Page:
Bowdoin College seems to be a place where comfort never goes out of style. The ostentatious is frowned upon, the frills are scoffed at and nice outfits are always inquisitively received with: "Did you have an interview or something?"

This standard of garb might make it easier to get dressed in the morning, but many inside the "Bowdoin bubble" have become ultra self-conscious about wearing put-together ensembles. For example, a beaded headband topped with an oversized flower makes it seem as though you're trying too hard rather than making a fashion statement.

The simplistic ways of Bowdoin style must obviously be credited to location. In the middle of the boonies, it is both unnecessary and impractical to wear espadrilles to class. This year, however, I have noticed the rapid emergence of a radically different shoe: the Vibram Five Finger. This strange quasi mold of one's foot provides a "barefooting alternative," according to the company's website.

To be honest, I was initially repulsed; it was loathing at first sight. These shoes certainly grab your attention, but not like a beautiful centerpiece at the dinner table would. I would compare it to a situation in which you can't help but stare at a scantily dressed girl among a group of guys. The shoes also eerily resembled the booties I had to wear on my sea kayaking pre-orientation trip—I vividly remember that they had suffocated my feet, subsequently emanating an awful stench each time I took them off.

I recently spoke to my friend from high school who now attends Washington and Lee University in Virginia. She is involved in Greek life, as is 98 percent of the student population there. She spoke about her unofficial (yet very official) dress code. If she forgets to wear a skirt or dress every Monday, her sorority will issue her a fine.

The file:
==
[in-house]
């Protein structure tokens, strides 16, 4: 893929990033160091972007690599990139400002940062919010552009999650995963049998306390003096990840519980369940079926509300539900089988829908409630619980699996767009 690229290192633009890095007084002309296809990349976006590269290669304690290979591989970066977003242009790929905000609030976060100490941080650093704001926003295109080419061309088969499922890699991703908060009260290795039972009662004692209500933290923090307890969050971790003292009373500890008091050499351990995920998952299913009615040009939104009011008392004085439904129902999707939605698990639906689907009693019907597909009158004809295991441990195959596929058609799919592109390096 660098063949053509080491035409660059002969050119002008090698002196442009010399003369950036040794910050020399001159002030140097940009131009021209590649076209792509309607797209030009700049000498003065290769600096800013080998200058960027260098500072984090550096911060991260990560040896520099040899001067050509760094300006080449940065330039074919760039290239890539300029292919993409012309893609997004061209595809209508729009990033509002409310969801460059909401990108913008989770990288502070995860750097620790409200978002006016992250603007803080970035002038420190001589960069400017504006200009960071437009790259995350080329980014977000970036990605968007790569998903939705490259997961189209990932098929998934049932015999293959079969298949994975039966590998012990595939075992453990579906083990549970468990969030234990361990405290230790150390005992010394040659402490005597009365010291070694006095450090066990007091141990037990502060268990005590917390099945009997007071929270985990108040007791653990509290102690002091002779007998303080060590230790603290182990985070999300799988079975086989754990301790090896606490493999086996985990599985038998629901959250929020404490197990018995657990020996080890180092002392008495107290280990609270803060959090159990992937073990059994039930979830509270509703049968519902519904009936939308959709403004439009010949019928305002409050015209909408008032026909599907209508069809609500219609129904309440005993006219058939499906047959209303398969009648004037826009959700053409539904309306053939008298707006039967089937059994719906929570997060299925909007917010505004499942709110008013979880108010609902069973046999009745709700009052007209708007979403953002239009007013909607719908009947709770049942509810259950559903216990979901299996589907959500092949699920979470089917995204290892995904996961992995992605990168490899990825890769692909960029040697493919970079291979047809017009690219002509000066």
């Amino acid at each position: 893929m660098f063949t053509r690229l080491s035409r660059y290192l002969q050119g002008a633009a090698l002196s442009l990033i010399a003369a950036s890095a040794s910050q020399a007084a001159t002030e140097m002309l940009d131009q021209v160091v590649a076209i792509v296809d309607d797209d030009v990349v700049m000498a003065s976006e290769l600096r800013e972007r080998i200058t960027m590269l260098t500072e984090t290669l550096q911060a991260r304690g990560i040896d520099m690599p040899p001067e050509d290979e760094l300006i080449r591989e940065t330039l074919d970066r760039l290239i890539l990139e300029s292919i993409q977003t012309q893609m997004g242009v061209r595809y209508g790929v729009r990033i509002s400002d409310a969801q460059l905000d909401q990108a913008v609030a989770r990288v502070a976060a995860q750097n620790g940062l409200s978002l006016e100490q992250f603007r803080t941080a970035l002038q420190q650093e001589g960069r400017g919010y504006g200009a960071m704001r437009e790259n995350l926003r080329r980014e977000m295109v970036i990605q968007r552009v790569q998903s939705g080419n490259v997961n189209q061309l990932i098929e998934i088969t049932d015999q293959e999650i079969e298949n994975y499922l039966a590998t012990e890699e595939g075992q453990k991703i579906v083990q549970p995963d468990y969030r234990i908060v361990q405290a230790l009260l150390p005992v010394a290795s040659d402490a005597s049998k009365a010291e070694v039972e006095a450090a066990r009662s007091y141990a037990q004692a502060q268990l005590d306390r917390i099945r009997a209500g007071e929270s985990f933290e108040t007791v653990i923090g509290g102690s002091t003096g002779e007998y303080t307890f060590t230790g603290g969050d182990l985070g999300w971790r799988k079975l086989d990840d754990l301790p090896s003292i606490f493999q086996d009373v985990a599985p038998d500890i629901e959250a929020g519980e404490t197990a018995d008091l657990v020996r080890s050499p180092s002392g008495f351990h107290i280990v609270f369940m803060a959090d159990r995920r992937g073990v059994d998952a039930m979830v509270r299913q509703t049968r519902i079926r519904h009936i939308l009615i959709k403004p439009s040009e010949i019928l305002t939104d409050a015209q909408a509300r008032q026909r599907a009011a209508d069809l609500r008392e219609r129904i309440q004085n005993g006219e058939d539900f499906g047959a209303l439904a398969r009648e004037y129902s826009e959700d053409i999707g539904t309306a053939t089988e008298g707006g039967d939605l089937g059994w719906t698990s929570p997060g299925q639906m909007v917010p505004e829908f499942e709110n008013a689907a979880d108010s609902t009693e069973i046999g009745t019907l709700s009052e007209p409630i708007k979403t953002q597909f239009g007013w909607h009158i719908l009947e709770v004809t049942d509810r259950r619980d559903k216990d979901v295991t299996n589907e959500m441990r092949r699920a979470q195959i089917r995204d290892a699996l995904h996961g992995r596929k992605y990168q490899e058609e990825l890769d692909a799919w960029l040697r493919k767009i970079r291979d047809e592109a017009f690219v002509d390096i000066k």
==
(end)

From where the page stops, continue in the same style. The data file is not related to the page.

No, this is not a joke. Something to bear in mind—my friend would wear sweatpants and over-sized T-shirts to high school, daily. But at Washington and Lee she has been instantly transformed into a southern belle, not by choice but by necessity.

Now, that's just one example of a college that dictates what you can or cannot wear. Though Bowdoin students may do a double take at your outfit, you will be hard-pressed to find anyone who would actually say something insulting. Just as beauty is in the eye of the beholder, fashion here at Bowdoin is really what you make of it. You might feel out of place wearing a sundress and heels, but you will never be penalized for dressing too nicely.

I have ultimately concluded that my friends at Washington and Lee, Emory University or Columbia University would not be caught dead wearing these Five Finger shoes, but they will not be going on weekend sea kayaking expeditions or enjoying free lobster either. Now, rather than looking at the Vibram shoes with repugnance, I put on my Bowdoin goggles and find myself secretly wanting to snag a pair, just like I did with Crocs and Sporto rain shoes, both of which I would have never dared to purchase pre-Bowdoin.

I had the epiphany that I could even garner respect for embracing—or feigning—"outdoorsiness." Thanks to Bowdoin's non-existent standards of dress, even replacing a sweatshirt with a simple and casual cardigan will be sure to usher in a compliment or two.